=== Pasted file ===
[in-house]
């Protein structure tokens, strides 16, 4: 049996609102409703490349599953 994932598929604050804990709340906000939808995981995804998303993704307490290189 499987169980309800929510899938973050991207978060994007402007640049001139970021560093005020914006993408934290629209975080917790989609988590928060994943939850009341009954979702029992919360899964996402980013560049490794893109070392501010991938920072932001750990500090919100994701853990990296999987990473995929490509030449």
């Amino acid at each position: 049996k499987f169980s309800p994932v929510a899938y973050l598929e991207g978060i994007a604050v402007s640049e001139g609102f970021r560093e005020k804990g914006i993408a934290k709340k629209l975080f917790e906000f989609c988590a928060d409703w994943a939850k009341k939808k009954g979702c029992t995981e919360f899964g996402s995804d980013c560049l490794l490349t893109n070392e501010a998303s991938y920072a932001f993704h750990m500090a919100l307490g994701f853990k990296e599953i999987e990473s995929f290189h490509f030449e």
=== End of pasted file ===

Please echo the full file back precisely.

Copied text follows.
[in-house]
């Protein structure tokens, strides 16, 4: 049996609102409703490349599953 994932598929604050804990709340906000939808995981995804998303993704307490290189 499987169980309800929510899938973050991207978060994007402007640049001139970021560093005020914006993408934290629209975080917790989609988590928060994943939850009341009954979702029992919360899964996402980013560049490794893109070392501010991938920072932001750990500090919100994701853990990296999987990473995929490509030449």
């Amino acid at each position: 049996k499987f169980s309800p994932v929510a899938y973050l598929e991207g978060i994007a604050v402007s640049e001139g609102f970021r560093e005020k804990g914006i993408a934290k709340k629209l975080f917790e906000f989609c988590a928060d409703w994943a939850k009341k939808k009954g979702c029992t995981e919360f899964g996402s995804d980013c560049l490794l490349t893109n070392e501010a998303s991938y920072a932001f993704h750990m500090a919100l307490g994701f853990k990296e599953i999987e990473s995929f290189h490509f030449e």